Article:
There is nothing wrong with such a promise. However, what he did later was clearly an abuse of his powers as the caretaker Chief Minister of Sarawak. This was when he announced that the State Government would allocate RM150,000 to give the village mosque new roofing and another RM100,000 for the construction of a village road complete with proper street lighting.
Once the the Sarawak State Assembly was dissolved, paving the way for state general elections, the state government becomes a caretaker government and the Chief Minister and the state ministers must all observe the do's and don'ts of a caretaker government to ensure that there is no improper, unethical and unlawful misuse of powers of a caretaker government resulting in electoral offences and corrupt practices under the Election Offences Act to undermine the integrity of the election process.
A caretaker government must be scrupulously neutral in an election campaign and should not announce or provide any on-the-spot financial allocations for development projects as the provision of such allocations and subsidies during the campaign period tantamounts to vote-buying, money politics and corruption.
For instance, the blatant use of government machinery and public funds
for the purpose of soliciting votes, which was what Taib did yesterday,
comes clearly under the definition of election offence and corrupt practice
under the election laws.
The Election Commission should give advance warning that it would lodge police reports against the caretaker Sarawak Chief Minister and State Ministers for election offences and corrupt practices if they abuse the neutrality of a caretaker government by announcing or giving on-the-spot financial allocations.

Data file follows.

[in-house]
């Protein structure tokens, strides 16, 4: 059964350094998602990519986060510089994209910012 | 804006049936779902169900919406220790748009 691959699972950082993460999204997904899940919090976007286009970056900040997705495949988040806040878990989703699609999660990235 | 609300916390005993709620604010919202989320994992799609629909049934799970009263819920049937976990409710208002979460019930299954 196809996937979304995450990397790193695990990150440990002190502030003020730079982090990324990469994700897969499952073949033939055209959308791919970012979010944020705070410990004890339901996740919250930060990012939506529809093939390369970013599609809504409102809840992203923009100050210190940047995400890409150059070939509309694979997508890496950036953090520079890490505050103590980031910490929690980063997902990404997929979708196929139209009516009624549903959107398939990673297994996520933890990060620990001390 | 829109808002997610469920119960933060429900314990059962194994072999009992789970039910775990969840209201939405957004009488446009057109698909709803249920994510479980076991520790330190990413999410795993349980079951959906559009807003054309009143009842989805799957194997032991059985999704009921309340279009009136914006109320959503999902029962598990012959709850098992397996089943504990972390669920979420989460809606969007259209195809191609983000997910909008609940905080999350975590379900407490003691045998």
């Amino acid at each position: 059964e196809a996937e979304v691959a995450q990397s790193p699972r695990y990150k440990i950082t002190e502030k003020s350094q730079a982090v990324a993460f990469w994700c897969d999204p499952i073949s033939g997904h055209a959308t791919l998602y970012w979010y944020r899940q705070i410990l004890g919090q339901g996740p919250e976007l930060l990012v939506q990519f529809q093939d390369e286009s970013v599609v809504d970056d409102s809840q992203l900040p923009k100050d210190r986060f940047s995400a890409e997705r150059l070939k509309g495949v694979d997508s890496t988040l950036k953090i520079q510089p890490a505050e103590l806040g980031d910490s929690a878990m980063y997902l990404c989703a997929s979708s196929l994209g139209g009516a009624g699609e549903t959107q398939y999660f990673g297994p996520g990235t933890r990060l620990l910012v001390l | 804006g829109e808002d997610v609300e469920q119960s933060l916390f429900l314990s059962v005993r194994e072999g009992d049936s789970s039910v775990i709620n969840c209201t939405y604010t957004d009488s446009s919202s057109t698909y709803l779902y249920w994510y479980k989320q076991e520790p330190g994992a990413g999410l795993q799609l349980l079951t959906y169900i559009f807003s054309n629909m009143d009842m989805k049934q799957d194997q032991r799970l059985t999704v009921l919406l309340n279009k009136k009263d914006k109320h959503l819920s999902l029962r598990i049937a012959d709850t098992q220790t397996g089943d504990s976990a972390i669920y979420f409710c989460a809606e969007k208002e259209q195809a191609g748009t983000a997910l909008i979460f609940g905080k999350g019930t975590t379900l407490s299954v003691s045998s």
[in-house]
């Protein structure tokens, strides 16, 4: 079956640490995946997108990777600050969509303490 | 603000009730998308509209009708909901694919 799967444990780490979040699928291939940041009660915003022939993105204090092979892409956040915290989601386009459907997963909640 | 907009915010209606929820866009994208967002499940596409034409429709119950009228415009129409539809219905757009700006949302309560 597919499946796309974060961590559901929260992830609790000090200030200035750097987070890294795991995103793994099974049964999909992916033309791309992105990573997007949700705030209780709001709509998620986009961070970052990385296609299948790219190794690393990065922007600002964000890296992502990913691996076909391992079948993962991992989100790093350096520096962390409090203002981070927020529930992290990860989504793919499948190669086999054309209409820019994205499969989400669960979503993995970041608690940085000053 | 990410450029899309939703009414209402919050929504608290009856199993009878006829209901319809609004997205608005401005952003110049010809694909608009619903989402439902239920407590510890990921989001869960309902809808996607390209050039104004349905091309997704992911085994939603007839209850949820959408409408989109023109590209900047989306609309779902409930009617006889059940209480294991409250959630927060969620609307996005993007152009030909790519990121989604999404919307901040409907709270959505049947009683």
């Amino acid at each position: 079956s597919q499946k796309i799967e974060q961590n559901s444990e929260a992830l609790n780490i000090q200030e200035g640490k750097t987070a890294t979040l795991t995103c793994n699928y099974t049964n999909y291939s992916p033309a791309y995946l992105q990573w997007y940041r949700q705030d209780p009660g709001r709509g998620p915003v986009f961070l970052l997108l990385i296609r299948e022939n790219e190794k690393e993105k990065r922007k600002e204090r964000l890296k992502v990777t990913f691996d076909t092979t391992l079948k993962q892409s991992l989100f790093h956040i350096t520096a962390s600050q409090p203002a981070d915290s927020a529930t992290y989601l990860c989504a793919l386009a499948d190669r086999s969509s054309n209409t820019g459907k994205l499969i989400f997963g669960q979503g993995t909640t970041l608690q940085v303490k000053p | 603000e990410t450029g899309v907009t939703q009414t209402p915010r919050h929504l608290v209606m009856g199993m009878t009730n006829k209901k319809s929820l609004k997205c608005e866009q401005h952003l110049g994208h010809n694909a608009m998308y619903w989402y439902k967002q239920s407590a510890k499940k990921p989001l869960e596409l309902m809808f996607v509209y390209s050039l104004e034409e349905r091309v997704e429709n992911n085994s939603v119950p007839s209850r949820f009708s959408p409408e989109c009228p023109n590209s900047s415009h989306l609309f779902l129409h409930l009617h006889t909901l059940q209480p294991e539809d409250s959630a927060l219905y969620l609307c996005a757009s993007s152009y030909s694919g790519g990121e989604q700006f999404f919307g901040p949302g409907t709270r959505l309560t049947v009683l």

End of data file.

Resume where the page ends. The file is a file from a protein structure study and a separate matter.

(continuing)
In this connection, I am shocked by the statement by the Election Commission Chairman Datuk Abdul Rashid Abdul Rahman in Kuching yesterday as he is reported to have said it is “a normal thing” for ministers of a caretaker government to announce or give on-the-spot financial allocations during the election campaign - as it is like saying that it is a normal thing for the Barian Nasional parties y to misuse public funds to buy votes!
If Rashid had not been misquoted, then he is totally misconceived when he said there is no law to prevent ministers of a caretaker government from giving projects and announcing allocations during the campaign.
It is an accepted practice and principle in a parliamentary democracy that a caretaker government merely performs the rudimentary duties of the government during the transition period from the dissolution of the legislature to the establishment of a new government after elections.
Surely, Rashid is aware of the classic Indian case where a Prime Minister was disqualified as a Member of Parliament because of misuse of government machinery during the caretaker government period!
The very fact that neither the Election Commission nor the Anti-Corruption Agency had ever taken any action to stop such election offences and corrupt practices committed by members of a Caretaker Government after the dissolution of Parliament or State Assemblies is testimony of the distance that has still to be travelled if Malaysia is to have clean, free and fair elections.
The time has come for a test case to be made as to whether the abuse of government machinery and the misuse of public funds by a caretaker government during the election campaign period come within the ambit of the definition of election offences and corrupt practices of the election law.
Is the Election Commission prepared to demonstrate its independence, professionalism and credibility by bringing such test cases of the electoral abuses of a neutral and non-partisan caretaker government to the courts?